FM Ronald Simpson’s Chess Autobiography
FM Ronald Simpson
grew up in the Crown Heights section of Brooklyn in New York City.
I learned to move the pieces at about the age of six from a
neighbor. My cousin Clive Tulloch and I played almost every weekend.
Clive was self-taught, and he introduced me to the Sicilian defense. He
was my mentor, and I learned to think freely with his guidance. I
learned my first opening from another cousin, Leopold Hall. It was a
basic King pawn opening, filled with fundamentals.
I was competitive and
very hungry to play chess but there weren’t many kids playing chess in
the late sixties. I was about ten years old when my mother took me to
Melvin Brady’s barbershop for a haircut, and to my surprise this was
where the men in the community played chess.
It was like a local chess club.
Many of men in the neighborhood would stop in just to play a
quick game before going home. I remember many times they would keep one
eye on their watches and the other eye on the board, while constantly
glancing out of the barbershop window (hoping their wives wouldn’t
catch them playing chess). Melvin and Herman Hacksaw (aka: Rock) had a great effect on
me through my teenage years. Rock
had a flashy style of playing. He
played the Orangutan, or Polish
opening, and Melvin had a solid conservative style, 1.e4 or 1.d4.
These two men were my chess mentors and friends.
I learned so much from them.
The chess boom hit in
1972 when Robert
James "Bobby" Fischer
won the World Chess Championship and suddenly everyone was aware
of chess. Chess went from a fun game to play to serious competition. I
was no longer the kid who played chess well. I
was a chess player who happened to be a kid. The
transition matured me and prepared me for the tournament world of chess. I won many local tournaments in Brooklyn, but I will always
relish the memory of winning the Malcolm X memorial tournament in the
mid seventies. I beat Master Paul Robey, John Evans, and Steve Colding
to win the tournament. Growing up in New York City allowed me the
opportunity to play Chess in New York City’s famous Marshall Chess
Club, Manhattan Chess Club, Washington Square Park, and in Brooklyn’s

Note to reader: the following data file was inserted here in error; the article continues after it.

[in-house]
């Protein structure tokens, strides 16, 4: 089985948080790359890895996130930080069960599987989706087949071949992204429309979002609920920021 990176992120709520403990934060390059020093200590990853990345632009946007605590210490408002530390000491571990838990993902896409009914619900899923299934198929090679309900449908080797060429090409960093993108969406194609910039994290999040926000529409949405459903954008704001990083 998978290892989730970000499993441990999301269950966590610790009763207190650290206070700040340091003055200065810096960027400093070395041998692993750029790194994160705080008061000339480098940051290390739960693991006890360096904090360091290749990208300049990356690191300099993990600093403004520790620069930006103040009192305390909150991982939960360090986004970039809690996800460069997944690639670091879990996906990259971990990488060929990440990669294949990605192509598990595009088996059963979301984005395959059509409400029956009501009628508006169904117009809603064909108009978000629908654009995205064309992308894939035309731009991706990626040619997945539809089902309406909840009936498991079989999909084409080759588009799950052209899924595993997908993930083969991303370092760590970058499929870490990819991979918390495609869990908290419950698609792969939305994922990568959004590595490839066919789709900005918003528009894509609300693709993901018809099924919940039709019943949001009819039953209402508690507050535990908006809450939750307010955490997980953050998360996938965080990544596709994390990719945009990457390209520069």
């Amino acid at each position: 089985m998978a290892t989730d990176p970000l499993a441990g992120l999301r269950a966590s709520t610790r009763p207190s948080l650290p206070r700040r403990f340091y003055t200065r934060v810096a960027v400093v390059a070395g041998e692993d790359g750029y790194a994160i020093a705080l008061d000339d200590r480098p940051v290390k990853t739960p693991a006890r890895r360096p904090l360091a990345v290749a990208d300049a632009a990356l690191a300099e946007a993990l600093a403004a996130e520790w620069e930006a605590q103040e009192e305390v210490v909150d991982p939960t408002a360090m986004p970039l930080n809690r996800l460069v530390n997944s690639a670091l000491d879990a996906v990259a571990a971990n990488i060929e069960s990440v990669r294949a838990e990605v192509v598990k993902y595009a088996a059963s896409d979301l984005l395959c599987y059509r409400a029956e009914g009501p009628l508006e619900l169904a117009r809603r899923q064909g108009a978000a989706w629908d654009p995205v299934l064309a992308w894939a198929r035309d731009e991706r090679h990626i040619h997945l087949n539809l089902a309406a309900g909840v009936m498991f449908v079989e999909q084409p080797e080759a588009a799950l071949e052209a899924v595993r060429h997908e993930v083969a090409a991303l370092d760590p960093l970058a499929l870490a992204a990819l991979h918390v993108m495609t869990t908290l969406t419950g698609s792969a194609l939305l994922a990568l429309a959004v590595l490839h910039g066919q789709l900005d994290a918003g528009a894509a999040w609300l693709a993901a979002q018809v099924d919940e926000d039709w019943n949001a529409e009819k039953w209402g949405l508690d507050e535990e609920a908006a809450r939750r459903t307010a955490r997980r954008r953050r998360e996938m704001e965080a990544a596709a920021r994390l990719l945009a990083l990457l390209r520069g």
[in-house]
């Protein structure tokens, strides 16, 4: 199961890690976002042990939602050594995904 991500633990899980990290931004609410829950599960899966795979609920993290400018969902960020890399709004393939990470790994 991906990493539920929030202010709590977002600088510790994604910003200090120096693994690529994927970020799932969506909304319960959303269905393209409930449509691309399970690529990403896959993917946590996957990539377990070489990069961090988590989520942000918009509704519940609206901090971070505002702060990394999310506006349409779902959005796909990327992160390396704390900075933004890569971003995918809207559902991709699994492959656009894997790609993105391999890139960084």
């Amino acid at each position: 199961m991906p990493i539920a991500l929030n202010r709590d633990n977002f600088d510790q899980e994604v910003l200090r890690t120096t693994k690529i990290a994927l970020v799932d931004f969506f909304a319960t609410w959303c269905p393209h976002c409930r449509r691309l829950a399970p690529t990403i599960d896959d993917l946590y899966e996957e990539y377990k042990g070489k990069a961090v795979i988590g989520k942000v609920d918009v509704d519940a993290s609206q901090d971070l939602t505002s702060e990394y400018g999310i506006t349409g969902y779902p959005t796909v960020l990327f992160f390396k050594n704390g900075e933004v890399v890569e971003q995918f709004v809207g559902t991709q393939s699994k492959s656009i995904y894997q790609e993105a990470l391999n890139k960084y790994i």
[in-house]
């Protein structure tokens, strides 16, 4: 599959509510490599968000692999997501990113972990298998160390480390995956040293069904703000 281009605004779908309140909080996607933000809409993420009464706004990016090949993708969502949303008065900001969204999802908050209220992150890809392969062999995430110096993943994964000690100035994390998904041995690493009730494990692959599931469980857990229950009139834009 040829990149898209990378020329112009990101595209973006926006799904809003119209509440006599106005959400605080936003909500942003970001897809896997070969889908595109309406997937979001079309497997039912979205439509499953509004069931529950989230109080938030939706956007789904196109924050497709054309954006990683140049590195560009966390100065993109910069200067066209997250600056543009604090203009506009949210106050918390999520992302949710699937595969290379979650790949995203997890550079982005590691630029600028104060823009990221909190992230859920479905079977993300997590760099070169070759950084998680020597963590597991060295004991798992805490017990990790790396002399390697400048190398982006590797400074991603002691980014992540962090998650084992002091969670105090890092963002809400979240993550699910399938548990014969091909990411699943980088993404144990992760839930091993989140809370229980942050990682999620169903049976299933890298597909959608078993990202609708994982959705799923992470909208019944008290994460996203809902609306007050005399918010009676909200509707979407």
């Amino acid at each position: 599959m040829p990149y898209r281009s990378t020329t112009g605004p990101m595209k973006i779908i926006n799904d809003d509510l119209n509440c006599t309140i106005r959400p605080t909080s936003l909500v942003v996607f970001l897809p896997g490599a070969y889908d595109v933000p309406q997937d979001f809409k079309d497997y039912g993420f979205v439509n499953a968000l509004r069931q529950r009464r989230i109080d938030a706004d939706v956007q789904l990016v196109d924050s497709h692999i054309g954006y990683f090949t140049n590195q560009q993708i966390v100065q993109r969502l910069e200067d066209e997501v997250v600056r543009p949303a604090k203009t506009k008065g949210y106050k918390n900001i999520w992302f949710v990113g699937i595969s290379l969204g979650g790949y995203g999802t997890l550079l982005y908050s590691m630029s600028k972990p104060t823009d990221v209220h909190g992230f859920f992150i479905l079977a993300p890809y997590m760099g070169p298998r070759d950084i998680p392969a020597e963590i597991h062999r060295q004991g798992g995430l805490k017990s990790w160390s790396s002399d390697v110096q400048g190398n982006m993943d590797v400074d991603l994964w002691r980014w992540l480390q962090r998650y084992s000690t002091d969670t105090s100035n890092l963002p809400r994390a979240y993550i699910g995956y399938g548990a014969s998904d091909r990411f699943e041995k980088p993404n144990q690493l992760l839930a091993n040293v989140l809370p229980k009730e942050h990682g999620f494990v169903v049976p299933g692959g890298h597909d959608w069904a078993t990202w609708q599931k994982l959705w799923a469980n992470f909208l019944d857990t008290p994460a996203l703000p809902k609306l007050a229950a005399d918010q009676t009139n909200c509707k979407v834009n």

Prospect Park. I won some
very nice games against Grandmasters like Joel Benjamin, Alexander
Ivanov, Patrick Wolf, etc…
the Black Bear School of Chess:
The Black Bear School
of Chess was the most significant influence in my development in chess.
It was led by George Golden, “the Fire Breather.”
I met George in 1973, and he introduced me to a group of older
men who took chess seriously! There
were tournaments, chess study sessions, passionate chess discussions,
etc…these were my best years of chess. Looking
back provokes extremely deep feelings for me. All
of those men were like an extended family.
Many of them are no longer with us, but in my heart they all live
with every chess thought I have. Our
motto : “The will to win is greater than material advantage” has
helped me to this day, and its meaning extends beyond the chess board. By the early 1980s the Black Bear School was filled with
masters and experts! William
Morrison, Steve Colding, Chris Welcome, Mark Meeres, Willy Johnson
(Pop), Leon Monroe, and the first African-American Grandmaster, Maurice
I first achieved Master
level in 1984, and I was awarded the USCF Life Master honor soon after.
I achieved Senior Master level in 1991, and I reached my highest
USCF rating of 2427 in 1999. The World Chess Federation, known as FIDE (Federation
International Des Echecs) awarded me the title of Master in the late
1980s, and I earned a FIDE rating of about 2300.
I am now living and
playing chess in North Carolina. The North Carolina Chess Association is
a wonderful chess organization and I expect big chess things to happen
here in the years to come. I
am also teaching chess at the Southern Wake Montessori School. I
am amazed at how well their system of teaching fits chess development.
The kids are absolutely wonderful and a joy to teach.
It would be extremely
difficult to play chess seriously without the support of my wife and
kids. I am very blessed to
by Mark D. Stout & Tom Hales